A few years later I showed up to a Halloween party at 2 a.m. dressed up as Hello Kitty and met J later on, while I was waterfalling a fifth of vodka down people’s throats in someone’s bedroom. I met J again the next morning in my bed after he spent the night. He shook my hand and reintroduced himself. We started dating after I told him I’d always be nonmonogamous and he was okay with it.
Monogamy was the shadowy figures that bothered me when I tried to sleep. My childhood trauma trapped me into unsatisfying relationships, and monogamy kept me in their control. Open relationships meant freedom and agency. Every day I chose my partners, and I had sex with them because I desired to, not because I was obliged to.
The sex with J was mediocre at first. Around the time I met him, I started reading more about kink, BDSM, and trauma-informed consent. I read about a scale that a couple used to communicate how interested they were in having sex: 1 for not at all, 3 for possibly, and 5 for “take off my clothes right now.” I loved the scale because saying a number felt less intimidating than telling him I didn’t want to have sex. We adapted it into a cat scale after I ate too much pasta one night and said I felt like Garfield when J asked if I was interested in having sex. The scale changed from 1 to 5 to Garfield, Cheshire, Felix, Pink Panther, and, of course, Hello Kitty. It was ridiculous and we always forgot where each character was on the scale, but I needed it, and J was patient.
Once I finally was able to object to sex—by way of some pop culture cat icon—I worked towards figuring out what I was into. I logged all my sexual encounters and reflected on what I did and didn’t like about each experience. If anything turned me on during the week, I frantically scribbled it in a desire journal I kept in my bag. My observations made me realize that during missionary-style penetrative sex with a man I’d start to separate myself from my body; I didn’t want to be there. Lying there underneath a man, with him inside of me, reminded me of all the times in my early twenties that I stumbled into that position. I was often drunk, seeking validation and pleasure from some stranger who never made me come and put themselves inside me without asking or putting on a condom.
J and I started experimenting with power, submission and domination, and role play. It turned out that being dominated and pretending to be someone else really got me going. When I pretended to be someone else, someone way younger, way older, a student, a teacher, an extended family member, I could generate a voice and communicate during sex; I wasn’t me.
I sat on J’s bed with a legal pad and a pen. It was early summer and the windows were open, animated voices floating from the street to his room.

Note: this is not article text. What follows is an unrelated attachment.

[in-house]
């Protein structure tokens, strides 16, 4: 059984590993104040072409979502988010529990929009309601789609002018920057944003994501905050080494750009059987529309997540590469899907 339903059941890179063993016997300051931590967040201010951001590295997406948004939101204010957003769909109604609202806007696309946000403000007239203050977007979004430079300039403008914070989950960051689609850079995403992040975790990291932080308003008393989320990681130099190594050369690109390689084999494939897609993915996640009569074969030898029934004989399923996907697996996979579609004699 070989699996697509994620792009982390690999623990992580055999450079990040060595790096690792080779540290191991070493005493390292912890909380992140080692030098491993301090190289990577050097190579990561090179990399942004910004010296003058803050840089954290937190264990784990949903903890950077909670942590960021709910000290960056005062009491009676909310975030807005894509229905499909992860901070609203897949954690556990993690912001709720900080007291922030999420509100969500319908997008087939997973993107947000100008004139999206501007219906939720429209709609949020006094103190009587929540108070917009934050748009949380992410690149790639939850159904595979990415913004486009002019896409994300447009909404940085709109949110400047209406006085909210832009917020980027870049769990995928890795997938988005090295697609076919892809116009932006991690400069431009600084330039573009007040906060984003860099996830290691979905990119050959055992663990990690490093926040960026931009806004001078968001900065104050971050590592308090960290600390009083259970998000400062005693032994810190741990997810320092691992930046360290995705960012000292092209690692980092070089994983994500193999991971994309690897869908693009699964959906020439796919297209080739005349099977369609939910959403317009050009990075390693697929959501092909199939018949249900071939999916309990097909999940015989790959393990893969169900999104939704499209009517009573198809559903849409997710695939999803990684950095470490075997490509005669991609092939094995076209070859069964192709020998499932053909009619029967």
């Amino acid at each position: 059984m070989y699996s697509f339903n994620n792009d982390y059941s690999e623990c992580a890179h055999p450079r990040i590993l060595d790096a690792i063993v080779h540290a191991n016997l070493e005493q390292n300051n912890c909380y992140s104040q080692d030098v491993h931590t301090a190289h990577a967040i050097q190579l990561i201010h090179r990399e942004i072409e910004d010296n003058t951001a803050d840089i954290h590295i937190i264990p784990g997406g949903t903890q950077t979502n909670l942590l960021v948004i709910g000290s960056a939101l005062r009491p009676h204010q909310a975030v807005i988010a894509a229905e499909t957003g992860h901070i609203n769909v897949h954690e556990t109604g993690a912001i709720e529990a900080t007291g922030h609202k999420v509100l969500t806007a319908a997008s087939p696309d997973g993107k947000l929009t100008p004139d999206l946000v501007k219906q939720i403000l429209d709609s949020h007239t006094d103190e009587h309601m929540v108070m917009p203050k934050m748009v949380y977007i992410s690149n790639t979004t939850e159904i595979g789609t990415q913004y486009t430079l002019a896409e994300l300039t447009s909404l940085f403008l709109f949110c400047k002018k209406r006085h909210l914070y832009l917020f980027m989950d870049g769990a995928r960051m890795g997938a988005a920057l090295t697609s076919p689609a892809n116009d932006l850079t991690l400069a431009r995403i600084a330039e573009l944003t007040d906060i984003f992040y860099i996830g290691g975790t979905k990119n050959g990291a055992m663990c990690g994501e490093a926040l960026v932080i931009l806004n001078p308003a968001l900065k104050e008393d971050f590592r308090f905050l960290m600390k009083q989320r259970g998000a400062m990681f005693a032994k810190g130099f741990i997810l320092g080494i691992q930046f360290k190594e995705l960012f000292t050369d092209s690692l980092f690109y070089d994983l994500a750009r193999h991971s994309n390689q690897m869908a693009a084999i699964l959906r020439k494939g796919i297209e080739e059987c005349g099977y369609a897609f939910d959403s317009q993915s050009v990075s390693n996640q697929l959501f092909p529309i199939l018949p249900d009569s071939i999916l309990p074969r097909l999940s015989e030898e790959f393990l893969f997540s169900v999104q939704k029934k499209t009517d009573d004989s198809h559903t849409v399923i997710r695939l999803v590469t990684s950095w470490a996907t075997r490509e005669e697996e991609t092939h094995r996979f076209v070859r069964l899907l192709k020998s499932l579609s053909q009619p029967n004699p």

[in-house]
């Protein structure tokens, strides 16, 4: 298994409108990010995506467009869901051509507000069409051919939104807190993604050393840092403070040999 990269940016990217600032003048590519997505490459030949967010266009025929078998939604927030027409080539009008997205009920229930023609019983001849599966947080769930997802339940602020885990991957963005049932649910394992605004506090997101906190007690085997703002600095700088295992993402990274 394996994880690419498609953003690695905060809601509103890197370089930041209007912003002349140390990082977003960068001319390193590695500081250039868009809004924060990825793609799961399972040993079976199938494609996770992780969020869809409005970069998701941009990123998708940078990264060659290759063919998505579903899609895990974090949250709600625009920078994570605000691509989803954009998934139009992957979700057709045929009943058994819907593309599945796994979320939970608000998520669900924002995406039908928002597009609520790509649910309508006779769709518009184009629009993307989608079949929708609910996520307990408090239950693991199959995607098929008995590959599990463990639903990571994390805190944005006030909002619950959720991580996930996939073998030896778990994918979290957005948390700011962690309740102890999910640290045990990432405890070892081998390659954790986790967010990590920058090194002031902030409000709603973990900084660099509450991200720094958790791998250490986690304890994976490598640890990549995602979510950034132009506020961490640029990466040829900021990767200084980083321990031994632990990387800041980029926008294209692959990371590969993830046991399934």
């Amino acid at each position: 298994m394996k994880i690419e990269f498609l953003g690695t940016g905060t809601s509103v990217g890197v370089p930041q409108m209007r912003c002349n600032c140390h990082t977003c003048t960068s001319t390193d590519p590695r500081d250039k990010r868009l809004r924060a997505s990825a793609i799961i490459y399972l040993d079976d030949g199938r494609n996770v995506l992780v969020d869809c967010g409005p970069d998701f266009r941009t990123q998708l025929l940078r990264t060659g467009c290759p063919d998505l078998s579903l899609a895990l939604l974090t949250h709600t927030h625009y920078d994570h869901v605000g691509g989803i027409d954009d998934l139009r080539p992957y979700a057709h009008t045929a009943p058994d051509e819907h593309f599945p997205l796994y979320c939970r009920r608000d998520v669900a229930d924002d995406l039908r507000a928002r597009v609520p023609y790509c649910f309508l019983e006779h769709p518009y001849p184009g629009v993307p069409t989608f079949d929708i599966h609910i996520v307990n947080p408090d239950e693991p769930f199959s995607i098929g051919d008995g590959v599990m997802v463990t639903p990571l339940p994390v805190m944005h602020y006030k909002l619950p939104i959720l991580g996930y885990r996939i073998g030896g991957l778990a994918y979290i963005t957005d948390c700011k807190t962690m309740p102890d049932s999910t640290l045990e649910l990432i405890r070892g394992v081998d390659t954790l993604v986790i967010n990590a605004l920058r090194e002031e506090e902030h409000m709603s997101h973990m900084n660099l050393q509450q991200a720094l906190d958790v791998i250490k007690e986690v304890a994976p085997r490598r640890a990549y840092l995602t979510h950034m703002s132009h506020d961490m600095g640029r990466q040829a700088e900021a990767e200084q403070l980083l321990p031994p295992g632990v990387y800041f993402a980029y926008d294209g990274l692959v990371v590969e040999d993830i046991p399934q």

“So, let’s start with words describing the moods we’d like to embody.” I bounced with excitement.
We brainstormed together—naughty, animalistic, primal, rough, gentle, caregiving.
“Ok. Now, what specific acts are we interested in?”
We decided on spanking, slapping, positive reinforcement, fellatio, and cunnilingus.
J and I invented all sorts of codes and rules to make each other feel safe. Whenever we talked about anything regarding our open relationship, we used the codeword “pomegranate” as a way of asking for consent to talk about a potentially emotional topic.
Because penetrative sex is particularly triggering for me, the rule was that there needed to be verbal consent for it to happen. We had our safewords, of course. Sometimes we planned an entire scene out in explicit detail, and other times we didn’t plan them at all. No matter how intense it got, if he saw me begin to disassociate, or start to shrivel up with shame, he knew to check in. As I extended power to him in the bedroom, I received power back.
Paradoxically, in this very controlled setting, the more similar he behaved to all those men who hurt me, the more I healed. By carefully crafting a scene together in which he treated me like a piece of meat, called me names, told me what to do, I reexperienced my trauma, but in a safe context.
For the first time, I’m in total control of my sexuality. I can now access pleasure through my traumatic experience, instead of being numbed by the pain of it. Nevertheless, a body that has faced trauma can be provoked by the slightest of offenses. I’ve processed and accepted so much of the experiences of my childhood and young adulthood, things I cannot go back and change, and I’ve worked hard to figure out what would make myself and others feel safe. Still, I turn the kaleidoscope wheel and bits of my life are magnified and manifested into new patterns of trauma. I’ve tried to normalize advocating for myself shamelessly, but in moments of panic, I suddenly morph into that little girl who was sexually assaulted.
I was at J’s apartment in his clawfoot bathtub. The flicker from the candles blended with the freckles on his skin. The bathwater smelled like lavender. He sat behind me with his arms gently wrapped around my body. Out of nowhere, I was gripped by a familiar feeling of helplessness and deep shame. I started sobbing and told J that I didn’t want to sleep with him, as I got out of the bathtub. My skin felt like it was inside out. All my organs, my soul, were outside of my body. I felt full of dread and totally alone.
After J repeatedly told me I didn’t have to sleep with him, that I would never have to sleep with him when I didn’t want to, we took an Uber back to my house so I could sleep in my own bed. My system adjusted, and the warmth from J’s body enclosed me like a protective shield. He placed his hand firmly on my chest, where my heartbeat was descending steadily. While the sun rose, I began to regain the parts of myself that had shattered in the bathtub hours before. I fell asleep next to J as sunlight peeked through the thin slivers in the blinds and made elongated shapes on the wall.